This open government week is a call to arms

March 8, 2011

Richard McKee

Opinion By Richard P. McKee

Our Founding Fathers, revered for their courage and determination, knew far too well the nation they were creating was only an experiment; that persistence lay ahead if the people’s government was to survive.  They openly worried that too much power placed in too few hands might wrest freedom and control away, reverting back to what they fought so hard to overcome.  Today, the American people have come face-to-face with this challenge, and California presents an excellent example.

Whether you scan local news or statewide articles, almost daily there are stories of public corruption scandals, bribery, extortion, and nepotism committed by those we elect and appoint to do the people’s business.  But these outrages never could have happened if the electorate had known about these deals before they occurred.  Public corruption is facilitated by secrecy; backroom deals with a quid pro quo.

Almost 60 years ago, the California Legislature observed, “Legislative and administrative groups and officials through devious ways are depriving us, the public, of our inalienable right to be present and to be heard at all deliberations of governmental bodies.”  The result of that observation was the enactment of the Ralph M. Brown Act, California’s open meetings law.

Nevertheless, today the Legislature could make the same observation.  Just look to the revelations of fraud and corruption in the cities of Bell, Vernon, South Gate, Bell Gardens, Carson, Lynwood, Colton, and the list goes on and on.  In every case the wrongdoing was well-supported by a large dose of secrecy.

In 1968 the Legislature followed up with the Public Records Act to guarantee “access to information concerning the conduct of the people’s business.” Then in 2004, Proposition 59 made these open government laws constitutional protections.

Yet, despite these assurances, public officials continue to raid local treasuries like kids at a candy barrel.

One of our recent public records compliance audits of school districts, colleges, and universities revealed administrators’ routine use of limousine services, the fanciest hotels, $12,000/year vehicle reimbursements, tens-of-thousands in housing allowances, and contracts with automatic salary escalators of as much as $75,000 a year.

All of these “gifts” were given by our elected school boards and university regents at meetings open to the public.  However, the vast majority of the time, no member of the public made even a single comment before their approval.  Often, that’s because no one knew of the contract or reimbursement before it was approved.

It is reasonable to assume that most of us, with annual household incomes near California’s median of  $60,000, might have wished to question the wisdom of giving our school district superintendent $300,000 annually, or to providing the president of our local community college a $70,000 annual bonus, or to
reimbursing a university president’s $450 a night stays at one of the most expensive hotels in Washington, DC, along with $2,200 in airfare for the trip. How about the city managers and city attorneys making over $500,000 a year, well more than the President of the United States?

The sad news is that this all happens because “we the people” don’t pay any attention; a willful ignorance amply facilitated by news media that fail to keep us informed.  The usual practice is for the electorate to vote for those telling us what we want to hear, whether it’s for or against an incoming WalMart, funding for parks, promoting public transportation, refurbishing schools, or some other hot topic; then we return to ignoring local government as soon as we leave the polling place.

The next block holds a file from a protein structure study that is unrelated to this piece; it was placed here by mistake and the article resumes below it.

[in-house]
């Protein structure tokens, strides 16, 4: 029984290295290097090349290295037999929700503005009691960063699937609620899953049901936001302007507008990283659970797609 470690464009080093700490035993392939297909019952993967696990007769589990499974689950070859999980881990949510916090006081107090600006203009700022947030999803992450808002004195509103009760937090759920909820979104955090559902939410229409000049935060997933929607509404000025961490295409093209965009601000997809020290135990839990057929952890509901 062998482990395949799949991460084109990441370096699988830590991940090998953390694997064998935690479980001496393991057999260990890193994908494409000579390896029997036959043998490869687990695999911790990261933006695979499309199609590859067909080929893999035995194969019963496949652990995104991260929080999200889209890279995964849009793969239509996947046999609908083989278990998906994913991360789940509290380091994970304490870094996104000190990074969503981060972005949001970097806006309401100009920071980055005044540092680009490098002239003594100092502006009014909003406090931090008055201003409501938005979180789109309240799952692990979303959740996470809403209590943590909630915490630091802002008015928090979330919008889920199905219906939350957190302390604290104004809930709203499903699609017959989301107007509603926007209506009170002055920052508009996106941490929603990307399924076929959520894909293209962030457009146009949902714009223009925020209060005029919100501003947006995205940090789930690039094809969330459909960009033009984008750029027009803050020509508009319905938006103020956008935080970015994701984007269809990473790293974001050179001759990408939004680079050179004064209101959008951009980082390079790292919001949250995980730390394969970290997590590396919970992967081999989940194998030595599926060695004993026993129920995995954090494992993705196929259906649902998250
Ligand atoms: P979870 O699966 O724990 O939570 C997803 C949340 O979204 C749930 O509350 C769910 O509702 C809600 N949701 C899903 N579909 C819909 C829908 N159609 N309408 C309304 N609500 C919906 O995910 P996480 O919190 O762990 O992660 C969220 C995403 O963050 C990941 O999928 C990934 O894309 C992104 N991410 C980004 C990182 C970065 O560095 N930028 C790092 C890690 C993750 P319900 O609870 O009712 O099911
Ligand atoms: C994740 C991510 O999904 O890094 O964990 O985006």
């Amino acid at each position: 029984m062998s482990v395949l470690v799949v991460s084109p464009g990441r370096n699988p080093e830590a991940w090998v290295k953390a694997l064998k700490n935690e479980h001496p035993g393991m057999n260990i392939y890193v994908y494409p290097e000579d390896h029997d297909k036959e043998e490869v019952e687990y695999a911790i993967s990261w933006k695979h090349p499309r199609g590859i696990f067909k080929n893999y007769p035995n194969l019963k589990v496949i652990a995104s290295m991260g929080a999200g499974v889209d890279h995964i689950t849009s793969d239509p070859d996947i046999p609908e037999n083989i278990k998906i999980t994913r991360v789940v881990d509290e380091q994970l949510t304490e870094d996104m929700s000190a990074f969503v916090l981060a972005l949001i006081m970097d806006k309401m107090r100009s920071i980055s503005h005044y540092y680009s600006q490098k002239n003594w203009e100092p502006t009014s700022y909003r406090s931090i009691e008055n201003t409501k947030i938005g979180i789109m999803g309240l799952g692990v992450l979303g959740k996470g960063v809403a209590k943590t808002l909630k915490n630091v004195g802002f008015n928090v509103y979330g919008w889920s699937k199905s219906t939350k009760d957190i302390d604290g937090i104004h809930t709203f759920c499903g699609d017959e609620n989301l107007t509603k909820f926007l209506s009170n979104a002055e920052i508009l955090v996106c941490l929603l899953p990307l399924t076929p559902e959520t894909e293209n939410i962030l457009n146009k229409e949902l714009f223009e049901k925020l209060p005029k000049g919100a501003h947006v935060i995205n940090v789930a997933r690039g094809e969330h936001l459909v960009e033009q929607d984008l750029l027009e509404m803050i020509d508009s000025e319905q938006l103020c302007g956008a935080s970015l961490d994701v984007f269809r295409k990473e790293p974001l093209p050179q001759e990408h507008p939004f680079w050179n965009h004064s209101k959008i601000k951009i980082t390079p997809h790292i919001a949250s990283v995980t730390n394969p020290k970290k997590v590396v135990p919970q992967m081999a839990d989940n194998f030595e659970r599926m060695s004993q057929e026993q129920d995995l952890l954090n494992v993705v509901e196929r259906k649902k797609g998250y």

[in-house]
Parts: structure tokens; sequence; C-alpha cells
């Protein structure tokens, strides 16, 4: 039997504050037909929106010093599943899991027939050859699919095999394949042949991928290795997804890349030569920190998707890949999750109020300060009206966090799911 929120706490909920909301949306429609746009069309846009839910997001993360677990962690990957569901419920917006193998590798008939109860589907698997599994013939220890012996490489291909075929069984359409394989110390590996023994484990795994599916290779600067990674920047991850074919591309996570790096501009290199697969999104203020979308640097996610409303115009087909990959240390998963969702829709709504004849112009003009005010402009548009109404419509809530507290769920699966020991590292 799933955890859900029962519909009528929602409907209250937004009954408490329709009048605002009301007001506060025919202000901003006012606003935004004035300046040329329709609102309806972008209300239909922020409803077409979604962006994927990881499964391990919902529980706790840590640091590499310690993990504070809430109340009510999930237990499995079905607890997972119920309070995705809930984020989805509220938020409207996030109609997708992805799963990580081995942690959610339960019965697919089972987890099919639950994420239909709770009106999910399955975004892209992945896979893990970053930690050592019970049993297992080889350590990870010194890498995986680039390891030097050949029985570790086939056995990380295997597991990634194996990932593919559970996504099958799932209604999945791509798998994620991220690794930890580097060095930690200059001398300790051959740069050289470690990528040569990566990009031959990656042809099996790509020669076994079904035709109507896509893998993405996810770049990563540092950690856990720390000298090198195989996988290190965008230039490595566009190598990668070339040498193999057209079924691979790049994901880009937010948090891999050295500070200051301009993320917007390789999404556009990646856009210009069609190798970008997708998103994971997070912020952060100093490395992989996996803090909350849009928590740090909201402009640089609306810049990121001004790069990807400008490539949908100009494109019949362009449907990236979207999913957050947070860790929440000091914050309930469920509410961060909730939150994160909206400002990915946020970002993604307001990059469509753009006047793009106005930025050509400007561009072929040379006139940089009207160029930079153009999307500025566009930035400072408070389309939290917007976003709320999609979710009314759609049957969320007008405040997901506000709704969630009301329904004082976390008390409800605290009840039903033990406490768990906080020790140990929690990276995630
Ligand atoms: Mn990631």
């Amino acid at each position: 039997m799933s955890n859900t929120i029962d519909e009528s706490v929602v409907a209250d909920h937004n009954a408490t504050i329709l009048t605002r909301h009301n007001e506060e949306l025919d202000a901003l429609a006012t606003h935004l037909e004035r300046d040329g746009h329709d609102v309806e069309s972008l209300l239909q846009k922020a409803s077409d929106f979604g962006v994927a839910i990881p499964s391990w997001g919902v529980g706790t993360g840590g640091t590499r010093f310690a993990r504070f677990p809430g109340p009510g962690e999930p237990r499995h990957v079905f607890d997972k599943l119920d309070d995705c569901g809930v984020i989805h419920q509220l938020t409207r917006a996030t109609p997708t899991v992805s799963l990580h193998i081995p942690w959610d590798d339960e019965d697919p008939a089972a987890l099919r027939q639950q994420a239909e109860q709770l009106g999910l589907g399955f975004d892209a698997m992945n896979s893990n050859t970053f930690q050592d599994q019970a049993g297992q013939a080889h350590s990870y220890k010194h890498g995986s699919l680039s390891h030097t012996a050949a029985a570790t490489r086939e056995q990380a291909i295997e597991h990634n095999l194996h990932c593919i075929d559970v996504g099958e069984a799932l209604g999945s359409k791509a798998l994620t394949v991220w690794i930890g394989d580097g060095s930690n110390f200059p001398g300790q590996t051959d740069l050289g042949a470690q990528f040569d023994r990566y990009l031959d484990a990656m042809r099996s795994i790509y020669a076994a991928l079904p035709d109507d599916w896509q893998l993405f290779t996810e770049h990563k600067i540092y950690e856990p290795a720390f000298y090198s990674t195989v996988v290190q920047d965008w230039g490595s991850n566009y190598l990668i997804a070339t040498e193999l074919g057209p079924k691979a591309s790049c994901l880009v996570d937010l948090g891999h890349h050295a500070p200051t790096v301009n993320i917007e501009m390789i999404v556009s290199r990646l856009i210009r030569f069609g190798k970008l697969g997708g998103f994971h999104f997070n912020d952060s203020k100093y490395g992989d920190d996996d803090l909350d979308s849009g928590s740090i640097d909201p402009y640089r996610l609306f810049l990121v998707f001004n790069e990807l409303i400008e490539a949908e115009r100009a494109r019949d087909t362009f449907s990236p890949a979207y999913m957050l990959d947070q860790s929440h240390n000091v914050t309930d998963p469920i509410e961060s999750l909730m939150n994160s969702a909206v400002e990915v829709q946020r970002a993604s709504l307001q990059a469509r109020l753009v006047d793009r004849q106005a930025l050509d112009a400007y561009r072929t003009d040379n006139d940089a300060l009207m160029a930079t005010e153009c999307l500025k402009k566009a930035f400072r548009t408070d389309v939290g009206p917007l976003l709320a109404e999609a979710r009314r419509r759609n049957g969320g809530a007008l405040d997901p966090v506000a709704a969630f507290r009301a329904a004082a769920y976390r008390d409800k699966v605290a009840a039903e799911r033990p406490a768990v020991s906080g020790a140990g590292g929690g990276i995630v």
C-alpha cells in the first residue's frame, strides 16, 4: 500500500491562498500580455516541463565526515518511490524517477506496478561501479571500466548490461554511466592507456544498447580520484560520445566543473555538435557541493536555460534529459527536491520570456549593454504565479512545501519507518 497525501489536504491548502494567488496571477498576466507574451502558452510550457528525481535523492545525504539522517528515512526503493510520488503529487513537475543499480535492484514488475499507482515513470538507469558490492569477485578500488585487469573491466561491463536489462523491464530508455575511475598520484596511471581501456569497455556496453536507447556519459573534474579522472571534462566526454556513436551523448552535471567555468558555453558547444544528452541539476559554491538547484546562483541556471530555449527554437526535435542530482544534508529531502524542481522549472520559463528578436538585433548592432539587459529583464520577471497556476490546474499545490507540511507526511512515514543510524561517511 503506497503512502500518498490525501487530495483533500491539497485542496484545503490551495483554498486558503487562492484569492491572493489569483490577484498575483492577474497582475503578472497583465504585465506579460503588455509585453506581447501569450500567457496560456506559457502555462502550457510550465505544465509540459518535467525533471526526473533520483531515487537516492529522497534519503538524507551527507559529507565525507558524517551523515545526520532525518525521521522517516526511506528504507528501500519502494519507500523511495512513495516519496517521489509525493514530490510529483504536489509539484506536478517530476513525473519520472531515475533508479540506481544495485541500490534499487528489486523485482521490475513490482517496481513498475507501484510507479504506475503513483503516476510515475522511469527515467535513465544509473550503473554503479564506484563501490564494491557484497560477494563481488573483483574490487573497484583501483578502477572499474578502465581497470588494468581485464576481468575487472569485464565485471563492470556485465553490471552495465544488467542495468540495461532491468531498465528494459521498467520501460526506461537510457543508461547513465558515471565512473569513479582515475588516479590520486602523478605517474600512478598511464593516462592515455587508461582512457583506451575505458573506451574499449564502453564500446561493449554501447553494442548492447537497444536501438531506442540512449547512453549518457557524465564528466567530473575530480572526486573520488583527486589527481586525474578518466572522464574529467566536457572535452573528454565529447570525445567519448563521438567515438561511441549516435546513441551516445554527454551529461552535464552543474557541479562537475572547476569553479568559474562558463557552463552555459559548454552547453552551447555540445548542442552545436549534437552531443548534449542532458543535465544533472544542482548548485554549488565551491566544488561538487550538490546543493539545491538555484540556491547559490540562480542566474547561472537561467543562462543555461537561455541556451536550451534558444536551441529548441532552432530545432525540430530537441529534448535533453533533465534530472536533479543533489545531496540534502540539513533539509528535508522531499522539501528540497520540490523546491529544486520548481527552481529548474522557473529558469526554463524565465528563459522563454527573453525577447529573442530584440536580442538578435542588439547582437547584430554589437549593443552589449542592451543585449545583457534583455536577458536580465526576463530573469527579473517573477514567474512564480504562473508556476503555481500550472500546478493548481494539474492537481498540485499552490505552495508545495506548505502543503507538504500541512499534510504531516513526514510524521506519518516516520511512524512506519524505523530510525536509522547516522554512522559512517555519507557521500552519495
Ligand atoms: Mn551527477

And this problem has been made more difficult by local government’s eagerness to create more and more public agencies.  What do you know of your local sanitation district, or the community service, recreation, vector control, flood, water, airport, harbor, irrigation, public transportation, hospital, waste management, utilities, or cemetery districts?  How about your council of governments, air quality management, or local agency formation commission?

Every one of these public boards and commissions employs staff and sets their compensation. But it’s not only the salaries and obvious benefits, it’s the pensions—and boy are they something!

There are public employees who, at age 50, can retire with a guarantee of 90 percent of their pay and full health benefits for the rest of their lives; all obtained without ever having paid anything for these while they were working.  That’s right, they contributed not a cent.  All was covertly promised to be paid for by their city.  Imagine working for 30 years, and then the public pays you 90 percent of your salary for, on average, the next 35 years.  And we wonder why government, both local and state, is going broke.

So what’s the answer?  Well for starts, it is demanding government give us much more information without us having to ask for it.  Publication of all proposed employment and union contracts, with ample lead time for comment before they are voted upon.  Wider distribution of meeting agendas and backup information with a system for newspapers and the public to request these be provided to them automatically, by e-mail, at the same time they are made available to council and board members.  And a public demand that our representatives stop hiding behind closed sessions.  None should be allowed for any purpose without early notice and a complete explanation of the issues to be discussed, with an invitation for the public to comment before they are held.

Open government is not enough.  We must demand that government not only announce, but inform— educate the public on the issues important to them, ask for input, and only then take action.

We must stop the problems before they become incurable. We do this by holding our public officials accountable for keeping us well-informed.

As James Madison, the father of our Constitution, warned, “A popular Government without popular information or the means of acquiring it, is but a Prologue to a Farce or a Tragedy or perhaps both. Knowledge will forever govern ignorance, and a people who mean to be their own Governors, must arm themselves with the power knowledge gives.”

Richard P. McKee is vice president for open government compliance at Californians Aware, a non-profit coalition of public officials, news media, and concerned citizens, whose mission is to support and defend the principals of open government.



  1. undertow says: